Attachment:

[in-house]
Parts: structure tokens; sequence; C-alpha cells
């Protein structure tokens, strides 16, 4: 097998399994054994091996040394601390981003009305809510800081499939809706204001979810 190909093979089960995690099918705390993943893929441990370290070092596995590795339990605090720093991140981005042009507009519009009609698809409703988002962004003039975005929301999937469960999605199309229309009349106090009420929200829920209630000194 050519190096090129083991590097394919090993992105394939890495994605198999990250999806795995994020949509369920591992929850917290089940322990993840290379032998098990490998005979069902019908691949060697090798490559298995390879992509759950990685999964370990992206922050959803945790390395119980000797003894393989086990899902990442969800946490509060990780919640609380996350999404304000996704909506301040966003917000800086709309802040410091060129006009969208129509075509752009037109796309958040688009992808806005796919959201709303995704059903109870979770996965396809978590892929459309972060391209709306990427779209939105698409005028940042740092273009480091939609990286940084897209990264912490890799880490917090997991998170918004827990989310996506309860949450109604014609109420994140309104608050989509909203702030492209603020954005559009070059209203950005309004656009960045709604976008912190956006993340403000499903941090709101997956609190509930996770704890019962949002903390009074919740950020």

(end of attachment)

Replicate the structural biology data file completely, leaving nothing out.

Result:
[in-house]
Parts: structure tokens; sequence; C-alpha cells
């Protein structure tokens, strides 16, 4: 097998399994054994091996040394601390981003009305809510800081499939809706204001979810 190909093979089960995690099918705390993943893929441990370290070092596995590795339990605090720093991140981005042009507009519009009609698809409703988002962004003039975005929301999937469960999605199309229309009349106090009420929200829920209630000194 050519190096090129083991590097394919090993992105394939890495994605198999990250999806795995994020949509369920591992929850917290089940322990993840290379032998098990490998005979069902019908691949060697090798490559298995390879992509759950990685999964370990992206922050959803945790390395119980000797003894393989086990899902990442969800946490509060990780919640609380996350999404304000996704909506301040966003917000800086709309802040410091060129006009969208129509075509752009037109796309958040688009992808806005796919959201709303995704059903109870979770996965396809978590892929459309972060391209709306990427779209939105698409005028940042740092273009480091939609990286940084897209990264912490890799880490917090997991998170918004827990989310996506309860949450109604014609109420994140309104608050989509909203702030492209603020954005559009070059209203950005309004656009960045709604976008912190956006993340403000499903941090709101997956609190509930996770704890019962949002903390009074919740950020």